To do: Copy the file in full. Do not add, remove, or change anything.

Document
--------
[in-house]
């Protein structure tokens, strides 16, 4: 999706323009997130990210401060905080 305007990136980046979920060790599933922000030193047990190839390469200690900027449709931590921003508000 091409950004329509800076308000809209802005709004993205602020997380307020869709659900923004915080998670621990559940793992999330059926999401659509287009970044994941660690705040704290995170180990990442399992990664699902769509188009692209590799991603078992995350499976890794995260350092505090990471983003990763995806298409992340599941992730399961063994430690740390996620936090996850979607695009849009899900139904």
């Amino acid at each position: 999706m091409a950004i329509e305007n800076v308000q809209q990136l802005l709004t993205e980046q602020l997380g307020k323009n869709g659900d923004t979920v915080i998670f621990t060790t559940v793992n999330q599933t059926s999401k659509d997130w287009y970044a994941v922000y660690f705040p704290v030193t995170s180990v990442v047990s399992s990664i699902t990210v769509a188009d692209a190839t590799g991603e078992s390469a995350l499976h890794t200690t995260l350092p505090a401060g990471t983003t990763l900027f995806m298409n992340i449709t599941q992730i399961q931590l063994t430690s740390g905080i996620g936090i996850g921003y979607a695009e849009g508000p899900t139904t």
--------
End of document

[in-house]
């Protein structure tokens, strides 16, 4: 999706323009997130990210401060905080 305007990136980046979920060790599933922000030193047990190839390469200690900027449709931590921003508000 091409950004329509800076308000809209802005709004993205602020997380307020869709659900923004915080998670621990559940793992999330059926999401659509287009970044994941660690705040704290995170180990990442399992990664699902769509188009692209590799991603078992995350499976890794995260350092505090990471983003990763995806298409992340599941992730399961063994430690740390996620936090996850979607695009849009899900139904």
């Amino acid at each position: 999706m091409a950004i329509e305007n800076v308000q809209q990136l802005l709004t993205e980046q602020l997380g307020k323009n869709g659900d923004t979920v915080i998670f621990t060790t559940v793992n999330q599933t059926s999401k659509d997130w287009y970044a994941v922000y660690f705040p704290v030193t995170s180990v990442v047990s399992s990664i699902t990210v769509a188009d692209a190839t590799g991603e078992s390469a995350l499976h890794t200690t995260l350092p505090a401060g990471t983003t990763l900027f995806m298409n992340i449709t599941q992730i399961q931590l063994t430690s740390g905080i996620g936090i996850g921003y979607a695009e849009g508000p899900t139904t």